Remember to validate your ticket on the train. If you don’t have a rail pass or are not using it for a particular journey, you must validate your train ticket by putting it into the machine and stamping it.

It helps to dress to blend in with Italian women. Italians tend to be well dressed and groomed, especially in the cities; dressing this way will help you keep a low profile. Don’t wear athletic wear, shorts, baseball caps, or torn jeans unless they’re fashion items. Don’t wear sneakers or flip-flops; instead, bring nice flats, boots, or sandals.  The Walking Company  is my go-to for comfortable shoes that are cute; I strongly recommend black ABEO flats , which have fantastic arch support.

Italians tend to wear a lot of black, but you don’t have to restrict yourself to dark colors. In summer, I wear tailored dresses; in other seasons, I wear tall boots, nice jeans or pants, and a leather jacket. Italians tend to wear designer sunglasses; some solid black frames at any price range should do you well.

Consider bringing a Speakeasy Travel Supply scarf .  These beautiful scarves are designed and sewed by my friend have a hidden passport pocket in them. I love these scarves ( I even designed my own! ) and they are so good at keeping your valuables hidden. They’re also extremely chic, enough to work in a fashion-conscious country like Italy.

Men can be aggressive with street harassment; the best thing that you can do is ignore it. Don’t react to the “Ciao Bellas”; if he grabs your arm, shake it off and keep walking. Italian men are used to local women ignoring them. 95% of the time, their behavior does not escalate if you do not give them a reaction.

In the event that the behavior continues without abatement or escalates, go into a shop or restaurant. Ask for help. Locals are familiar with this behavior and know how to defuse it.

Get travel insurance for your Italy trip. This is nothing to mess around with. I’ve been sick and injured in the EU before, and an emergency room visit cost me 300 euros — which was refunded by my travel insurance company. I use and recommend World Nomads for trips to Italy.

Planning a Trip to Italy:

  • What NOT to Do in Italy
  • Solo Female Travel in Italy: Is it Safe?
  • Ultimate Guide to Driving in Italy
  • How to Stay at an Agriturismo in Italy
  • 40 Italy Landmarks to Experience Once In Your Lifetime
  • 30 Stunning Mediterranean Islands To Visit In Your Lifetime
  • 30 Italian Cities To Visit Once In Your Lifetime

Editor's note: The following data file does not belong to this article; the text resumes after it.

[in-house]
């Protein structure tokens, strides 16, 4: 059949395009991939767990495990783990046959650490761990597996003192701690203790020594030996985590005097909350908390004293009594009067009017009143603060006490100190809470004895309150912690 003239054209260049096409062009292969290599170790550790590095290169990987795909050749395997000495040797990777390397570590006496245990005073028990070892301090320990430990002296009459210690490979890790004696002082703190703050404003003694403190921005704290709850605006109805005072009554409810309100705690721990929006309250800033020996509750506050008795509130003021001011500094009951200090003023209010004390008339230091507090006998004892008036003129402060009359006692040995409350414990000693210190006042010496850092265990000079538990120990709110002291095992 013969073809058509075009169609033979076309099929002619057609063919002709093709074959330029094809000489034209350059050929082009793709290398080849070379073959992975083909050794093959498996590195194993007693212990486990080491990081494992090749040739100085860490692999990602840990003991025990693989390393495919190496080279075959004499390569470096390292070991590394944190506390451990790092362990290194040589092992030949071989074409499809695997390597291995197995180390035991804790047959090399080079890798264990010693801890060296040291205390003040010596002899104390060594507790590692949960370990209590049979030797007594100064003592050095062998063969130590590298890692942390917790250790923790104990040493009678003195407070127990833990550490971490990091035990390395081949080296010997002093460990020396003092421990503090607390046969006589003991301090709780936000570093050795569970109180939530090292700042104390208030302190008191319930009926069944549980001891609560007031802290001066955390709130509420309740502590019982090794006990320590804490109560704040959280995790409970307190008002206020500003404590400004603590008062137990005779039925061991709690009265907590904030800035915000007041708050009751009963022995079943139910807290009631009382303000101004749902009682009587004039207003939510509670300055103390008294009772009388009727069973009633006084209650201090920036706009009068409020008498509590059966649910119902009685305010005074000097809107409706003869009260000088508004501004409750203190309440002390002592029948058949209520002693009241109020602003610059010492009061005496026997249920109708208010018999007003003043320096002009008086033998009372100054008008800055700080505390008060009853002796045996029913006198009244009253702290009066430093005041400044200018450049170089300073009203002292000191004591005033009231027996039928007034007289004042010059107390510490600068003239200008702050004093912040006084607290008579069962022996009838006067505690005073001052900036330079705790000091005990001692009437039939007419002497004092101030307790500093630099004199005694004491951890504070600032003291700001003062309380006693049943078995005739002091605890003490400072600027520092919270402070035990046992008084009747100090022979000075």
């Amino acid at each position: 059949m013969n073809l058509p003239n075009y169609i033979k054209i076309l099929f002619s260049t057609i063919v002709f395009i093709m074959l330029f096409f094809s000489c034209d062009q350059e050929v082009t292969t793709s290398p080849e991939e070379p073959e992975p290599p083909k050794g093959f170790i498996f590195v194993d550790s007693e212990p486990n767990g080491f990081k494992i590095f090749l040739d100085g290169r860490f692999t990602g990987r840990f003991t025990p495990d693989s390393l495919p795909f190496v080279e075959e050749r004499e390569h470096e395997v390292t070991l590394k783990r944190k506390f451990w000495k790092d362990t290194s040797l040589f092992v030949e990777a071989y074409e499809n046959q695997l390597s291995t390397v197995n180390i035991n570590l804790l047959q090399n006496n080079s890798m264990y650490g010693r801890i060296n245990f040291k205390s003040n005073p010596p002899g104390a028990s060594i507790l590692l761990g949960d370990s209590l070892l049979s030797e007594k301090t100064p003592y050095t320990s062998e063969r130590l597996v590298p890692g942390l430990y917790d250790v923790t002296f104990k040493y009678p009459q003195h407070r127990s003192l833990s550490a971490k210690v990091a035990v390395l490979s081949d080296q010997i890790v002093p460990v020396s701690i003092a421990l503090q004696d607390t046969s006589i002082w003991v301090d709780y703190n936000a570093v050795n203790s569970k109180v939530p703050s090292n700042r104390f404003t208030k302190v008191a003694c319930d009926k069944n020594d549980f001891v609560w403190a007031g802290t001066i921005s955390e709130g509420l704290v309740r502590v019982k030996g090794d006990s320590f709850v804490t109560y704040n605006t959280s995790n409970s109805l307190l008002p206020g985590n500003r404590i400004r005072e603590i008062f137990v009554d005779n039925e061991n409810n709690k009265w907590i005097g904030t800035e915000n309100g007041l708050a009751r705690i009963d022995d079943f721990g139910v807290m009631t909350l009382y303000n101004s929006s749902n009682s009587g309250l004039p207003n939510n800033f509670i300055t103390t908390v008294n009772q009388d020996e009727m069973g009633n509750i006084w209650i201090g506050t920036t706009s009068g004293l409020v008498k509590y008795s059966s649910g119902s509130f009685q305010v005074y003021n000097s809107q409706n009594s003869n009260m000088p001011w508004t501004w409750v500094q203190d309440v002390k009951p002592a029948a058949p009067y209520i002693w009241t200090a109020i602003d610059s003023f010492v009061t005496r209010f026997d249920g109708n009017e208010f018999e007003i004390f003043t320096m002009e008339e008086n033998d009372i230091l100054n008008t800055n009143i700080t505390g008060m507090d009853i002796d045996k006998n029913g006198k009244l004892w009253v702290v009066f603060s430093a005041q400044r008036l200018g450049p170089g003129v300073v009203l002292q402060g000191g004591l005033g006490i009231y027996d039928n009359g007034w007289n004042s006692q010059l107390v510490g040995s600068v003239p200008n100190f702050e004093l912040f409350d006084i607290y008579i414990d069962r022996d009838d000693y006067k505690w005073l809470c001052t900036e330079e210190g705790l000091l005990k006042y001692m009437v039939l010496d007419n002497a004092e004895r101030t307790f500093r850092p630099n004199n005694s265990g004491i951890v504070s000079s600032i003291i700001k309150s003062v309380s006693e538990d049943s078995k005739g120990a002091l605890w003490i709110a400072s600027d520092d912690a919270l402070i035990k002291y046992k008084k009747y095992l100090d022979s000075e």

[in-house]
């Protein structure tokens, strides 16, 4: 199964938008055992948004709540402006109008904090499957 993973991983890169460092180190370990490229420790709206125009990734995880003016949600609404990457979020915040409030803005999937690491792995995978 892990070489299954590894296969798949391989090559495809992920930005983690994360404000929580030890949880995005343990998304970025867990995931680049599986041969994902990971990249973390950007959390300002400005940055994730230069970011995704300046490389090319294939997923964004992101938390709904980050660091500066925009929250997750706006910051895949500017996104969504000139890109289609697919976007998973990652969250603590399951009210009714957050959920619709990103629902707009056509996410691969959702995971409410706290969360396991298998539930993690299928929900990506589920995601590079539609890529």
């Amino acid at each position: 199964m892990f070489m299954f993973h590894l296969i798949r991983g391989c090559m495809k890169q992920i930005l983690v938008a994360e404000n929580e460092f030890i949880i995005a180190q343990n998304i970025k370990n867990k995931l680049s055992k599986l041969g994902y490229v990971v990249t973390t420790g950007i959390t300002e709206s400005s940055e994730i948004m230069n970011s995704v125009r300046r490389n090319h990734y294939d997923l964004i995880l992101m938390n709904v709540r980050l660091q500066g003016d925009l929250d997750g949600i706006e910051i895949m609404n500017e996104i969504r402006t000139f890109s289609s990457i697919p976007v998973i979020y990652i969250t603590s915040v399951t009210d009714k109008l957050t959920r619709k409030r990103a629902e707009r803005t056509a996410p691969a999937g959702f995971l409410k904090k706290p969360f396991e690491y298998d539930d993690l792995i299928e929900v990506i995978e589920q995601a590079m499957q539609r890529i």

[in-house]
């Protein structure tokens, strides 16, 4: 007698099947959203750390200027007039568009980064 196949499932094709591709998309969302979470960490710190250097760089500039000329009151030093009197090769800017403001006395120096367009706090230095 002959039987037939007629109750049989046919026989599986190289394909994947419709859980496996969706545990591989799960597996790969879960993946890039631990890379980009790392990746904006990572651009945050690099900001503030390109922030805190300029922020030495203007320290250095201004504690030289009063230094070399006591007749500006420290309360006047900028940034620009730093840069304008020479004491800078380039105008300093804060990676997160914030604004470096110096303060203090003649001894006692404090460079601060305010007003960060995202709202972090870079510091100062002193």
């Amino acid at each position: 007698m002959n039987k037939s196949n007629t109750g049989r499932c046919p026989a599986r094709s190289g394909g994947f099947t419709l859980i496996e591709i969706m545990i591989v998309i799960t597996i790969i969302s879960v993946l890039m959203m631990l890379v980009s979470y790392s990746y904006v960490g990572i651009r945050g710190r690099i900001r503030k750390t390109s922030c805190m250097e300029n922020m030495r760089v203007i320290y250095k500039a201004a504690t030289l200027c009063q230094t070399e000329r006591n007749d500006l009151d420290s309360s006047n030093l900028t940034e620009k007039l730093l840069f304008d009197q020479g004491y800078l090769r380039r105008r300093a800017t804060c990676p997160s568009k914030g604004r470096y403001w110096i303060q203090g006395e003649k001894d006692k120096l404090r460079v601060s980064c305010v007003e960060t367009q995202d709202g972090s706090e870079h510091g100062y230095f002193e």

Cool Places in Southern Italy:

  • Tropea, Italy: A Spectacularly Situated Beach Town
  • The Stunning Trulli of Alberobello, Italy
  • 16 Fun Things To Do In Sorrento
  • 17 Fun Things to do in Bari, Italy
  • 16 Fab Things to do in Lecce, Italy
  • 15 Best Things to do in Monopoli, Italy
  • 17 Fun Things to do in Matera, Italy

Cool Places in Sicily:

  • 22 Best Places to Visit in Sicily
  • The Joys and Challenges of Traveling in Sicily
  • Where to Go in Eastern Sicily
  • 23 Fun Things to Do in Palermo, Sicily
  • Complete Guide to the Aeolian Islands, Sicily
  • Aci Trezza: A Laid-Back Coastal Town in Sicily
  • Visiting Sicily in the Winter: Worth it or not?
  • 30 Iconic Dishes To Try In Sicily

Cool Places in Northern Italy:

  • Parma, Italy: A Colorful, Artsy, Delicious Town
  • Where to Stay in Rome: Best Neighborhoods and Accommodation
  • Three Days in the Dolomites: A South Tyrol Getaway
  • Best Day Trips from Florence, Italy
  • The Immaculate, Bursting Mosaics of Ravenna, Italy
  • 25 Best Food Experiences in Emilia-Romagna, Italy

Most of this trip was paid for out of pocket for me, but there were a few exceptions: I received two eight-day rail passes from ItaliaRail ; I had a comped four-night stay at the  Grand Hotel Trento , as well as several meals and activities in Trento, and my flights to and from Italy as part of my speaking engagement at Traverse; I had a comped three-night stay at Ciasa Salares  in the Dolomites; I got two comped tickets on Walks of Italy Best of Milan and Last Supper tour. The rest of this three-week trip was at my own expense. Many thanks also to my friends in Italy who welcomed me into their homes, neighborhoods, and cities!